In which Shakespeare is not welcome in the rafters of the barn, dang it!

Hmmm.  What's this?
A nest? 

Embedded in the space between the vapor barrier and the barn roof?

Nasty starling!  I did not invite you to come live here!

It sounds crazy, but it turns out that those noisy, dirty, ugly, pesky European Starlings actually were invited to North America. 

Seems that in 1890 and 1891 a bunch of loonie-birds decided to bring all the birds mentioned in the plays and poetry of Shakespeare to America. 

Fortunately for us, most of the imported birds froze to death before re-writing the local ecology. 

Unfortunately for us, the starlings thrived, and continue to thrive.  From the original 100 birds introduced to New York's Central Park, a plague of starlings has grown that would do Moses proud.  The United States government endeavors to poison, shoot, or trap around 2 million starlings each year...leaving a population of nearly 200 million free to endanger air travel, mob cattle operations, chase off native songbirds, poop on city buildings...

...and, apparently, attempt to disembowel my barn roof.  More information about starlings here, although I admit that the website doesn't offer any hope of eradication in our lifetime.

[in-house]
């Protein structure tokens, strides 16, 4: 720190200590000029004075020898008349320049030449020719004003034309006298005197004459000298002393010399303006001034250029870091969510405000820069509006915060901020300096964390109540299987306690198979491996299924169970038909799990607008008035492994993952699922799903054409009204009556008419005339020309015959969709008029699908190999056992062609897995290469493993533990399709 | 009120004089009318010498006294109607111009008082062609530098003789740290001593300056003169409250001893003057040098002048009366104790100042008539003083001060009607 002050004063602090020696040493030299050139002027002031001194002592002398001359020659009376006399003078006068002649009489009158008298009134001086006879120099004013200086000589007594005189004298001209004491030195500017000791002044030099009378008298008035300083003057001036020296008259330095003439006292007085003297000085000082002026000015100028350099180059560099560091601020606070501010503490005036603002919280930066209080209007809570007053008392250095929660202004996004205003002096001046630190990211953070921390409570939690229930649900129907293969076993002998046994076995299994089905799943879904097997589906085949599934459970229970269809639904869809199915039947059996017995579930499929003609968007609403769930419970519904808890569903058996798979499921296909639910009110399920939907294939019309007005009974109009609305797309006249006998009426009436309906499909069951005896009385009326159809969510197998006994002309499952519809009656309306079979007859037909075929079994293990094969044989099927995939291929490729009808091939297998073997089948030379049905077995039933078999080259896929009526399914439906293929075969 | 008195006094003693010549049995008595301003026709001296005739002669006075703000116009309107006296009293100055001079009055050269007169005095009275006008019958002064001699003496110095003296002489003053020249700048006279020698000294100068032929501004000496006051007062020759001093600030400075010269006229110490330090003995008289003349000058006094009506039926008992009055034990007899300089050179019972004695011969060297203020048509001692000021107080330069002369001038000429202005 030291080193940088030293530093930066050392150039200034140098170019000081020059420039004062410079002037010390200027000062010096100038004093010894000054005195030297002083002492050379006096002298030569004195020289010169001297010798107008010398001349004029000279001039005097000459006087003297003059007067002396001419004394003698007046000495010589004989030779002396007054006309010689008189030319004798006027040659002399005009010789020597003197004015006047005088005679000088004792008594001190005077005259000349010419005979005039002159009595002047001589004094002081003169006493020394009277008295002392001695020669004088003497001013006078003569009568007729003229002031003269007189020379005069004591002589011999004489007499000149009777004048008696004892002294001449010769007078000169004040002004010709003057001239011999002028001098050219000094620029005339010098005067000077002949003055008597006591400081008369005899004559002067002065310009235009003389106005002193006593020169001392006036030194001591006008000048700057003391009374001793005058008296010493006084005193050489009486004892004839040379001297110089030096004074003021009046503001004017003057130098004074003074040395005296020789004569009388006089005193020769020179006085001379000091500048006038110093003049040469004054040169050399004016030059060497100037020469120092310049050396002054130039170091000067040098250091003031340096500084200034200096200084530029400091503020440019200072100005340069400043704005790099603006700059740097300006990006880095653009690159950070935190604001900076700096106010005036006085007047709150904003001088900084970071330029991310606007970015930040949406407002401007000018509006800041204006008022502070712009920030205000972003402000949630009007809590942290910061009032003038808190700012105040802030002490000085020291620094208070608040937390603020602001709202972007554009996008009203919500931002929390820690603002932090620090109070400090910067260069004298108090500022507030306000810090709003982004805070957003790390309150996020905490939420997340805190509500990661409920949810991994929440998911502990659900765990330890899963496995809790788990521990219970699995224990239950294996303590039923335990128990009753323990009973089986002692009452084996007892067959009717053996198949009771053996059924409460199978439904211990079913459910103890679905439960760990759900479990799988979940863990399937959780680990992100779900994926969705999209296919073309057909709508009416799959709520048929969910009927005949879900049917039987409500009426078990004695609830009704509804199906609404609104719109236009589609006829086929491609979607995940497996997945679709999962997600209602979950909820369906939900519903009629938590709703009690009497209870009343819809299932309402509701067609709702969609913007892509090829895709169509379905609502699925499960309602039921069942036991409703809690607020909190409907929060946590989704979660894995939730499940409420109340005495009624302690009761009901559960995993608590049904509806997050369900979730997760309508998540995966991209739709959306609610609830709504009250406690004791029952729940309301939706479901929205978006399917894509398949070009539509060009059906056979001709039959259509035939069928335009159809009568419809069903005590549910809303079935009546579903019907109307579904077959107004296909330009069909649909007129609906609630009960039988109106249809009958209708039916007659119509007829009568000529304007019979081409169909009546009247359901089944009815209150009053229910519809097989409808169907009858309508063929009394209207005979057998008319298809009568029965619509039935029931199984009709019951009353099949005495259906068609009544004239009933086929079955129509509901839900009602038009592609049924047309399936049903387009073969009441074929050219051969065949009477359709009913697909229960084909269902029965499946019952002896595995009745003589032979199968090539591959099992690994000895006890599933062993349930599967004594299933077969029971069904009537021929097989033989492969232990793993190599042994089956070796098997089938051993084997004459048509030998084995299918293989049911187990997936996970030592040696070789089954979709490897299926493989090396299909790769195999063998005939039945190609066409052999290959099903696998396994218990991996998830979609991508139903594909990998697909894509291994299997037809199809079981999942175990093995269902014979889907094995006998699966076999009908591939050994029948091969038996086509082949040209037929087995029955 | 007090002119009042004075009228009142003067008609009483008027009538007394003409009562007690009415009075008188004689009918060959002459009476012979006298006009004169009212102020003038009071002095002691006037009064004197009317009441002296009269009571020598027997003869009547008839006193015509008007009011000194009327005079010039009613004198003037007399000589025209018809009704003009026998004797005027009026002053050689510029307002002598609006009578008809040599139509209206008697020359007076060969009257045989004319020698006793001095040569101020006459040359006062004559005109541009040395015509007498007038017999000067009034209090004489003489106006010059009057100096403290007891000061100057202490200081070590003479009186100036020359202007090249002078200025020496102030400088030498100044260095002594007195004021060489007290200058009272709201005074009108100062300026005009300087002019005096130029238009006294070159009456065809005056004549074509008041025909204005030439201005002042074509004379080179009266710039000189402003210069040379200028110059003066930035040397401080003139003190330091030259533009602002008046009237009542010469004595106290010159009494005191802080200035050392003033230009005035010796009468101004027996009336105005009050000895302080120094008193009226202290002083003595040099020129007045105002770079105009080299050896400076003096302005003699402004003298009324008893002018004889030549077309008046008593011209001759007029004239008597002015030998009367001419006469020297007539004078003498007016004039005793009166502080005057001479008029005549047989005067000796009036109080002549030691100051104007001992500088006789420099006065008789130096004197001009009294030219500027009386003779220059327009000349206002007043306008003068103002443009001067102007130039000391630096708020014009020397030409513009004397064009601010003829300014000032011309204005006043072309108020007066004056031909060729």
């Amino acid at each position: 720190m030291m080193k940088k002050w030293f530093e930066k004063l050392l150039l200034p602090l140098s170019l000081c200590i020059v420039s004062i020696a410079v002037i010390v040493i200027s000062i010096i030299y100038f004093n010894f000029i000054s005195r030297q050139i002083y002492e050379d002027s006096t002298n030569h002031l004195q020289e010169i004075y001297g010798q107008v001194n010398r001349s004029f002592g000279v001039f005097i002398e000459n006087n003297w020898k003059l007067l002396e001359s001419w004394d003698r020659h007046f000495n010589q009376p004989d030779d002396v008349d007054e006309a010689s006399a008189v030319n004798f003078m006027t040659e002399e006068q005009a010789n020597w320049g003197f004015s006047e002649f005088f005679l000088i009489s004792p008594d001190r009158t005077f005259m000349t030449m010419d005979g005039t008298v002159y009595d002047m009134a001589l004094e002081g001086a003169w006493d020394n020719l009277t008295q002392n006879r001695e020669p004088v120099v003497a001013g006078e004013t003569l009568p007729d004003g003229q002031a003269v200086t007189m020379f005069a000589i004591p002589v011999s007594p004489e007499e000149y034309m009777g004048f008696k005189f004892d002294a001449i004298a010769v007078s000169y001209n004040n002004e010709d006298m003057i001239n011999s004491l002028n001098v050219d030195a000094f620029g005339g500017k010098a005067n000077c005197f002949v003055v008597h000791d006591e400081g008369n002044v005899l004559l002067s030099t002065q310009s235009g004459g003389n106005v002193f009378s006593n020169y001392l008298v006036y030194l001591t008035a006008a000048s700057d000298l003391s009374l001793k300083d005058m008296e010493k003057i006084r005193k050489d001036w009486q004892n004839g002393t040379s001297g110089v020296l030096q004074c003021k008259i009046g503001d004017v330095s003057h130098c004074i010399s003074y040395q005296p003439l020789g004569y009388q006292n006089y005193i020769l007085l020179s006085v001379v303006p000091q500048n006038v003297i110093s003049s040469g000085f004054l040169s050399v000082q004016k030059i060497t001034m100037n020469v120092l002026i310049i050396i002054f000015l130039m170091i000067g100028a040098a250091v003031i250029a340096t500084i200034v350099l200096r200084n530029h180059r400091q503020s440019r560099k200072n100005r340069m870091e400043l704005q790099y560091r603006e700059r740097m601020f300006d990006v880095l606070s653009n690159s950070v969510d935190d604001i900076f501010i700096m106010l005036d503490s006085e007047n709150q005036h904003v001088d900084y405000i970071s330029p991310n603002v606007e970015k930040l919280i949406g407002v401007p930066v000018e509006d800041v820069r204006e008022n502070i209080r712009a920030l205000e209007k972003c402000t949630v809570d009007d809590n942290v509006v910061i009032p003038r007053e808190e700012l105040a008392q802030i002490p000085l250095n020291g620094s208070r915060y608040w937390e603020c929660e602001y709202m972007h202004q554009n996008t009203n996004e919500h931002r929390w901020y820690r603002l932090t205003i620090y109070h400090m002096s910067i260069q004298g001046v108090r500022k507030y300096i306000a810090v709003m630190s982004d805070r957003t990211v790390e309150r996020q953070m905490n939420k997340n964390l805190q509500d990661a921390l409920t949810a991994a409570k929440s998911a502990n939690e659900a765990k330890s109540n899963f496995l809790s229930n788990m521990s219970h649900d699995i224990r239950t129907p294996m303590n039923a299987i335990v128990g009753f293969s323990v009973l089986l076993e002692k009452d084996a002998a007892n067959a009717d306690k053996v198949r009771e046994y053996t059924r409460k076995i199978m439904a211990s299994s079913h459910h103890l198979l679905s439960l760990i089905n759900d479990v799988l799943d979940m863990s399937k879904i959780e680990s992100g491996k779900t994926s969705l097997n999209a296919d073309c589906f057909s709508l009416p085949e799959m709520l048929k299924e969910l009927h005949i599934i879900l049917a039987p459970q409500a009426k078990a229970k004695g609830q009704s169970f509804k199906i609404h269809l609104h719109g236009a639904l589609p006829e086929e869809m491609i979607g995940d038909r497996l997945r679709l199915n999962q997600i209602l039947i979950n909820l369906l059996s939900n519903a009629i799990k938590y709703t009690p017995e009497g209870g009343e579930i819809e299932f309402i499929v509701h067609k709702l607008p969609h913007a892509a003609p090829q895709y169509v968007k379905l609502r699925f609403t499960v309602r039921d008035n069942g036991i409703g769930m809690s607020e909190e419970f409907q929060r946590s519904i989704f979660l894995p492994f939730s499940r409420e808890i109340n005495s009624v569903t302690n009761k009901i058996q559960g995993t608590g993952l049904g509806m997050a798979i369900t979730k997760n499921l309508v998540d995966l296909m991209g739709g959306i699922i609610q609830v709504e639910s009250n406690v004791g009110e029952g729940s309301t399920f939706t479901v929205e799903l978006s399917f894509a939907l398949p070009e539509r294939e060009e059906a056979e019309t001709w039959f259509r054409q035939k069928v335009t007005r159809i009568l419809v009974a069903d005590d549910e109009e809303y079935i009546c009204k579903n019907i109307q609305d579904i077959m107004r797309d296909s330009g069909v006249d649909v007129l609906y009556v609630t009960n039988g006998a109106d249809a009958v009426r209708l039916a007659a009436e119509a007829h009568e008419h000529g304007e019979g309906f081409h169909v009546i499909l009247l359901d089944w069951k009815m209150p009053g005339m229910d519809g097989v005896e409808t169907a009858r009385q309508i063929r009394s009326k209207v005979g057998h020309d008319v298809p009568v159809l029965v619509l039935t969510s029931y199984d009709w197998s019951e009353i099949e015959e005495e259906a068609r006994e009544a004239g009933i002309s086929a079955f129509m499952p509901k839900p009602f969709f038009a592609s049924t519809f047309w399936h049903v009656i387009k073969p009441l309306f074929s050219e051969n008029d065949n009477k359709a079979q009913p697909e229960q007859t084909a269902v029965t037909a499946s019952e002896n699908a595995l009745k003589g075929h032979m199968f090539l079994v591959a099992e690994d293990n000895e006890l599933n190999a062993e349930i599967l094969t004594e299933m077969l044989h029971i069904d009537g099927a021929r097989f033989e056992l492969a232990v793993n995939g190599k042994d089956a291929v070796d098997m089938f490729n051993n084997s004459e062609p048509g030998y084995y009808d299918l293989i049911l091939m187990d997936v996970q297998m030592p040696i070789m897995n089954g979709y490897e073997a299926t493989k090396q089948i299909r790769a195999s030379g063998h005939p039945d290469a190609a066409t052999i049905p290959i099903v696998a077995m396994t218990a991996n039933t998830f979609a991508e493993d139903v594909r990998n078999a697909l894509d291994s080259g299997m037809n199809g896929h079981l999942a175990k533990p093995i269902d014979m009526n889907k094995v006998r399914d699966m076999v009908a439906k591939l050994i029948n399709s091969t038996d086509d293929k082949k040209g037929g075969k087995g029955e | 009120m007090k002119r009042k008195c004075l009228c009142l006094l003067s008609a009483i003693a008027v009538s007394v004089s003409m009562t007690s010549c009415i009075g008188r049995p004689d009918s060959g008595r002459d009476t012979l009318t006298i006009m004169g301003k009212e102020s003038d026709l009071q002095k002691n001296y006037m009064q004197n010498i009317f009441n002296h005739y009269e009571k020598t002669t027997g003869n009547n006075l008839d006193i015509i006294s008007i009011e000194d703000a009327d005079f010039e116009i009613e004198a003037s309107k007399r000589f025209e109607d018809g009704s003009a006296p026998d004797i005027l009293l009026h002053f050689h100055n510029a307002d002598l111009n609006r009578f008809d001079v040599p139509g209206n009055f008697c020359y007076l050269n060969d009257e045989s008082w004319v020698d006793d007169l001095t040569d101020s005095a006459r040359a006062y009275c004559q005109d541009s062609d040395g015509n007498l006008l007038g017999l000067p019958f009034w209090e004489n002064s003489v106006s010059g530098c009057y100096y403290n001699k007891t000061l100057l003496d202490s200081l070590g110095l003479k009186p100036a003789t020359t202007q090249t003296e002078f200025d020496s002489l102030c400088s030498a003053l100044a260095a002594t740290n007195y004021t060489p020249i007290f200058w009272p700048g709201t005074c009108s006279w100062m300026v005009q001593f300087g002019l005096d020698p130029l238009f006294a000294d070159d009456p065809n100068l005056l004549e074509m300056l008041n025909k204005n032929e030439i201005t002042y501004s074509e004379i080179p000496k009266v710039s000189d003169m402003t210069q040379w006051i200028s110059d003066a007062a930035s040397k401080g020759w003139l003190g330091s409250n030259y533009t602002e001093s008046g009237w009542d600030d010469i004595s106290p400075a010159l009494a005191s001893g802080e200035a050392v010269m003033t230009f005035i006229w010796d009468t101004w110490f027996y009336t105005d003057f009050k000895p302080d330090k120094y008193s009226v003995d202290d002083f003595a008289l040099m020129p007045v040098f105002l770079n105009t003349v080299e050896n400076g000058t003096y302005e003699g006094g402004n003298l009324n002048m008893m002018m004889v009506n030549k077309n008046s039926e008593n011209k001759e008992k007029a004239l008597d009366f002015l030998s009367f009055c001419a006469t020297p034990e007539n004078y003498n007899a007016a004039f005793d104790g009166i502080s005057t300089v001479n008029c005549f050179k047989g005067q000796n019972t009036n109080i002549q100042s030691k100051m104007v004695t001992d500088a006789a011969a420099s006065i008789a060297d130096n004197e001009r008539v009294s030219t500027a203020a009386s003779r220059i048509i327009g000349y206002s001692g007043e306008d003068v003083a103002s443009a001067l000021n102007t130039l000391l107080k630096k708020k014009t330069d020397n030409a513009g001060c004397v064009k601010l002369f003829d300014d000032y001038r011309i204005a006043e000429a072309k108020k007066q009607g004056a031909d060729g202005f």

Fiddle has always attracted birds.  At the barn where she was boarded before moving to Haiku Farm, barn swallows would always nest in the roof above her stall.  Unfortunately for baby swallows, the parents would almost always build the nest right above the water bucket, which meant that every spring I would find drowned birds in the buckets.   Eeww.

Fiddle also kept company with Twelve in the early days of Twelve's escape attempts. 

I suppose it's no coincidence that the stupid bird decided to move into Fee's stall,  But still, yuck.  That nest has got to go!


I cut the vapor barrier apart with scissors to get to the nest.

This is what I pulled out of there:  the equivelent of 2 large flakes of hay, and almost an entire chicken's worth of feathers.  The nest didn't contain any starling feathers that I could see!

Martha Stewart doesn't lose sleep over me.  I mended the cut seam with duct tape.

Hey, at least the duct tape is the same color as the vapor barrier.  I could've used purple tape, you know.
Tucked back in, and all the "exits" sealed.
Now listen up, bird:  STAY AWAY! 

Comments

  1. i like the sound of a group of starlings (*ducks*)

    i have to tell you what i saw tonight!

    i went over to visit star island (i do visit from time to time) and a hot air balloon landed in the next field - the field with the other two bay horses in it. boy were those horses upset! (all 4) and i was too, i talked to the old man who lives there (not the endurance rider, he leases the land). he said this happens from time to time in the country. i said, "i'd call the police if they landed one in my field!" he said "that won't help." ok then.

    anyway the important thign was, ibn took off at a dead run and star island was right next to him, but in some sort of freaky cartoon, his legs were trotting. i couldn't believe my eyes. i kept staring at him waitiang for him to break into a run but he didn't, he just kept trotting and his legs were moving in a circular motion (sorry i cannot explain it) and as fast as his body was travelling across the landscape, his legs somehow kept moving in diagonal pairs. it was UNBELIEVABLE aarene i almost called you on the phone but i think you're at work now.